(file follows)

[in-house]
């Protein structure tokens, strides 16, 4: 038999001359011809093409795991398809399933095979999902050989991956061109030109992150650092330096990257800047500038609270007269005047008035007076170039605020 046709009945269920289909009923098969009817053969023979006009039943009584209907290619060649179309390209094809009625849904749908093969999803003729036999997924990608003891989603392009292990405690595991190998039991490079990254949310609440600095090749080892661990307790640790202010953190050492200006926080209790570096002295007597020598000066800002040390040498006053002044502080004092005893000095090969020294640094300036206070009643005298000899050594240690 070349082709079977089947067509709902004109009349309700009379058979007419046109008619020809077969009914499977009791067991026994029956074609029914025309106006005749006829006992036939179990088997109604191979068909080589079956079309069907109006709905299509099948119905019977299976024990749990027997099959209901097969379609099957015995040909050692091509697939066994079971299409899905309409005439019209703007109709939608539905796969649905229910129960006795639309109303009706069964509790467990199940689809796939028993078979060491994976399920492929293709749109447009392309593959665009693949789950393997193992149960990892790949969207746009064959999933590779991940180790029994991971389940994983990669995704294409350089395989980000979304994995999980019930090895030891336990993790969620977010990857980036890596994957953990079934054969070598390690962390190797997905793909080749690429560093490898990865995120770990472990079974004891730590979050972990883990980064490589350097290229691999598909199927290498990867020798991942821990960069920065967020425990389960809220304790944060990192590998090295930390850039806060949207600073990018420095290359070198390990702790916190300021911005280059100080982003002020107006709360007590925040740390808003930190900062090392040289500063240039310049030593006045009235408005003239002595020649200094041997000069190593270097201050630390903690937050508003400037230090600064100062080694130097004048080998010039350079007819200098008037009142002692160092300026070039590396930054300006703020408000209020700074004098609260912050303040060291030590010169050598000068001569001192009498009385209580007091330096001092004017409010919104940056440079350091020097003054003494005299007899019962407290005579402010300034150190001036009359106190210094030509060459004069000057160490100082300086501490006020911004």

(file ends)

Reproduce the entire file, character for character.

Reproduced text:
[in-house]
């Protein structure tokens, strides 16, 4: 038999001359011809093409795991398809399933095979999902050989991956061109030109992150650092330096990257800047500038609270007269005047008035007076170039605020 046709009945269920289909009923098969009817053969023979006009039943009584209907290619060649179309390209094809009625849904749908093969999803003729036999997924990608003891989603392009292990405690595991190998039991490079990254949310609440600095090749080892661990307790640790202010953190050492200006926080209790570096002295007597020598000066800002040390040498006053002044502080004092005893000095090969020294640094300036206070009643005298000899050594240690 070349082709079977089947067509709902004109009349309700009379058979007419046109008619020809077969009914499977009791067991026994029956074609029914025309106006005749006829006992036939179990088997109604191979068909080589079956079309069907109006709905299509099948119905019977299976024990749990027997099959209901097969379609099957015995040909050692091509697939066994079971299409899905309409005439019209703007109709939608539905796969649905229910129960006795639309109303009706069964509790467990199940689809796939028993078979060491994976399920492929293709749109447009392309593959665009693949789950393997193992149960990892790949969207746009064959999933590779991940180790029994991971389940994983990669995704294409350089395989980000979304994995999980019930090895030891336990993790969620977010990857980036890596994957953990079934054969070598390690962390190797997905793909080749690429560093490898990865995120770990472990079974004891730590979050972990883990980064490589350097290229691999598909199927290498990867020798991942821990960069920065967020425990389960809220304790944060990192590998090295930390850039806060949207600073990018420095290359070198390990702790916190300021911005280059100080982003002020107006709360007590925040740390808003930190900062090392040289500063240039310049030593006045009235408005003239002595020649200094041997000069190593270097201050630390903690937050508003400037230090600064100062080694130097004048080998010039350079007819200098008037009142002692160092300026070039590396930054300006703020408000209020700074004098609260912050303040060291030590010169050598000068001569001192009498009385209580007091330096001092004017409010919104940056440079350091020097003054003494005299007899019962407290005579402010300034150190001036009359106190210094030509060459004069000057160490100082300086501490006020911004």